The NSW Court of Appeal has ruled that Sydney solicitor Leigh Johnson (pictured) won’t be collecting over $2 million in legal fees she billed to an elderly couple for her services.
The final chapter in a long legal battle
The decision puts an end to the legal stoush that began in 2007, when Ms Johnson was engaged by Australian Institute of Music (AIM) founders Peter Calvo (who has since died) and his wife Athalie to represent them in a court case to recover shares in the company from their accountant.
AIM is Australia’s largest private music school. The Calvos took their accountant to court to recover shares they said were rightfully their own.
When engaging Ms Johnson, the couple signed a cost agreement for her to charge $500 an hour, or $300 per hour for work done by others. But the Calvos, who were in financial trouble at the time, signed a separate document about a fortnight later giving Ms Johnson permission to seize 32.5 per cent of the shares in AIM if she won the case; which was almost all of the disputed shares.
The Calvos won the case in December 2009 with the assistance of Ms Johnson. Almost immediately thereafter, the lawyer turned up at St Vincent’s Hospital where Dr Calvo was recovering from a stroke he had had the day before. She asked Dr Calvo and his wife to sign documents facilitating the share transfer.
Then, in 2015, Ms Johnson sent the Calvos a bill for her services, totalling more than $2.3 million. The couple had already paid $55,000, and decided to go to court to dispute the remaining fees, questioning the number of hours spent and people required to undertake the work.
When the case went to the Supreme Court last year, Justice Patricia Bergin struck down the transfer of shares but said the earlier agreement relating to legal fees remained valid.
Her Honour delivered scathing remarks about the conduct of the Ms Johnson, finding that the “unfairness of the situation is of breathtaking proportion” and ruling the lawyer had engaged in “inappropriate tactics”.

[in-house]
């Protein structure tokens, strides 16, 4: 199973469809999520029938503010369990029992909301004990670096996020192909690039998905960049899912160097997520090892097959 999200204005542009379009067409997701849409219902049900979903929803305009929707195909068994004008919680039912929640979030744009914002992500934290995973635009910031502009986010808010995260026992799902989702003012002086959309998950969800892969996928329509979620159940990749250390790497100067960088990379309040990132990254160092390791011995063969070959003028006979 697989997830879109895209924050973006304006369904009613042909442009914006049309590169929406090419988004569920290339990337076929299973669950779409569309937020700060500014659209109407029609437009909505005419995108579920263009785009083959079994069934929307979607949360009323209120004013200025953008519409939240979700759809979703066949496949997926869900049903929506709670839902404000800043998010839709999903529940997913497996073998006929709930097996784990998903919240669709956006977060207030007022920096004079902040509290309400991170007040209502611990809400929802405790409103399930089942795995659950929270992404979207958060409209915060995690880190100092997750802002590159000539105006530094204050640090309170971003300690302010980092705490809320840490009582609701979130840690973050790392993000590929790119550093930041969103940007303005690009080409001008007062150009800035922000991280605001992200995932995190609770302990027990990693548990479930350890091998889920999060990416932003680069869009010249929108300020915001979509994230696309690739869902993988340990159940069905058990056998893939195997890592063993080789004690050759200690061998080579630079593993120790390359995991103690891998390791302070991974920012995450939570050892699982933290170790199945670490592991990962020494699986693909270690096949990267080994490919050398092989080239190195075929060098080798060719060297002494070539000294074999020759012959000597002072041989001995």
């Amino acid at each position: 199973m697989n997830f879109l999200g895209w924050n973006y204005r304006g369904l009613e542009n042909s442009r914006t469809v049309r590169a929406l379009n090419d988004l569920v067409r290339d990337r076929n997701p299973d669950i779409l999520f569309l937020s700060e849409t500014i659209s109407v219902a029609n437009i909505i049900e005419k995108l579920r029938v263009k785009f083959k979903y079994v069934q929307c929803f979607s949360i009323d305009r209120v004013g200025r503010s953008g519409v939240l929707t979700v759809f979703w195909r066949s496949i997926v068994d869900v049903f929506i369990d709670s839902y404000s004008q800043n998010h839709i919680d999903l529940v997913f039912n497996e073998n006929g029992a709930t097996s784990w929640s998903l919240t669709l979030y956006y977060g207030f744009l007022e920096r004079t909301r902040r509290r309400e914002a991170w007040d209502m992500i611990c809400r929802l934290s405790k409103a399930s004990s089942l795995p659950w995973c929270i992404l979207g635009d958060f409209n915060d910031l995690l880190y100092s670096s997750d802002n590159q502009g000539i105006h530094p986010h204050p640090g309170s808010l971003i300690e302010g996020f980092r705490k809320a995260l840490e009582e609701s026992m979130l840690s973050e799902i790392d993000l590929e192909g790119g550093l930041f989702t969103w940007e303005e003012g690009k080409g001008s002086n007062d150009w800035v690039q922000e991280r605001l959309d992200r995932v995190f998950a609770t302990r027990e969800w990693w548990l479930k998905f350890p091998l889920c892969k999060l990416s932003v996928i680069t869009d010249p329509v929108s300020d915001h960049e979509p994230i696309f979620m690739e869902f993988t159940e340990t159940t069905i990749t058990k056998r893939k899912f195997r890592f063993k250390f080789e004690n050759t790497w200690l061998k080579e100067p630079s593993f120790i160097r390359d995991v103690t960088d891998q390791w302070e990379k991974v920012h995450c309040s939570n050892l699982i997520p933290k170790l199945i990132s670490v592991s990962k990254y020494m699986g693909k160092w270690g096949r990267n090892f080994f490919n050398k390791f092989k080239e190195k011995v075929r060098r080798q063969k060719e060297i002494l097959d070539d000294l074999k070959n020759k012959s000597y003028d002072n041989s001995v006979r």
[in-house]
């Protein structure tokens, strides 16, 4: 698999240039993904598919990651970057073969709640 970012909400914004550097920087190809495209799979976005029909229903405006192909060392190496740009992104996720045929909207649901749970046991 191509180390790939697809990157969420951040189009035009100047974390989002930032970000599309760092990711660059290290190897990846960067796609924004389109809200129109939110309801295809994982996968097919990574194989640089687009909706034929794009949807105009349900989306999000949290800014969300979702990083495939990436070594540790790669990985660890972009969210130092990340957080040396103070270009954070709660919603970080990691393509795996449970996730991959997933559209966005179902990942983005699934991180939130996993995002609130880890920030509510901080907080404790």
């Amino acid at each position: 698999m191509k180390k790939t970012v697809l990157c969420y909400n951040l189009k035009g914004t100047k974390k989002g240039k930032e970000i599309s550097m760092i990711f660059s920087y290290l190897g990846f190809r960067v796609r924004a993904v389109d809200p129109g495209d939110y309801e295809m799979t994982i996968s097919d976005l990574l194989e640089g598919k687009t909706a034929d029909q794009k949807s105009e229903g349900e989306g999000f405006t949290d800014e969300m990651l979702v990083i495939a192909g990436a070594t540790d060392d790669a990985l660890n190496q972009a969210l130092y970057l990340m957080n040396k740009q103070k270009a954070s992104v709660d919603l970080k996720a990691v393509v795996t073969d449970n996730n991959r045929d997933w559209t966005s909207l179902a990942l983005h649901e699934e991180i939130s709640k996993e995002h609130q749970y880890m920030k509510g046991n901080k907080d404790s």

“The circumstances surrounding the execution of the transfer of shares at St Vincent’s Hospital when Dr Calvo was so very ill, and when Mrs Calvo was extremely distressed, demonstrates the type of tactics to which Ms Johnson would stoop,” Justice Bergin said.
The Judge expressed “no doubt that Ms Johnson understood the unfairness and inappropriateness of her conduct in securing signatures on this document at such a time”.
But that did not signal the end of the matter. Mrs Calvo appealed the decision regarding the total fees, with her lawyers seeking an order that Ms Johnson be “permanently restrained from taking any step to recover any amount” for the legal work claimed.
Court of Appeal ends battle
The NSW Court of Appeal heard the case over two days last week, with Justices Julie Ward, Fabian Gleeson and Mark Leeming ruling that Ms Johnson could not recover fees beyond the $55,000 already paid.
Ms Johnson’s lawyers submitted she had only been paid $55,000 for “three years of working solidly on their ‘unwinnable’ case” and that Mrs Calvo had “cried and begged” her to act for the couple with no money paid up front.
Nevertheless, the court ruled in favour of the Calvos.
Justice Ward found that the costs itemised in the “very belated” bill were “remarkable, both in terms of the amount and in terms of the hours of work there recorded“.
Justice Leeming, with whom Justices Ward and Gleeson agreed, said there was much in the bill “which is of concern“, including that the bulk of the work had been done six years earlier.
“The amounts appear to be out of all proportion with amounts that could properly be charged,” Justice Leeming said.
“It is difficult to conceive how Ms Johnson could ever have properly charged anything close to those amounts.”
Unfortunately, not all lawyers act fairly when it comes to legal fees. If you feel you are being overcharged by a lawyer, you can make a complaint to the Legal Services Commissioner, seek a cost assessment from a Supreme Court Cost Assessor or consider taking civil action.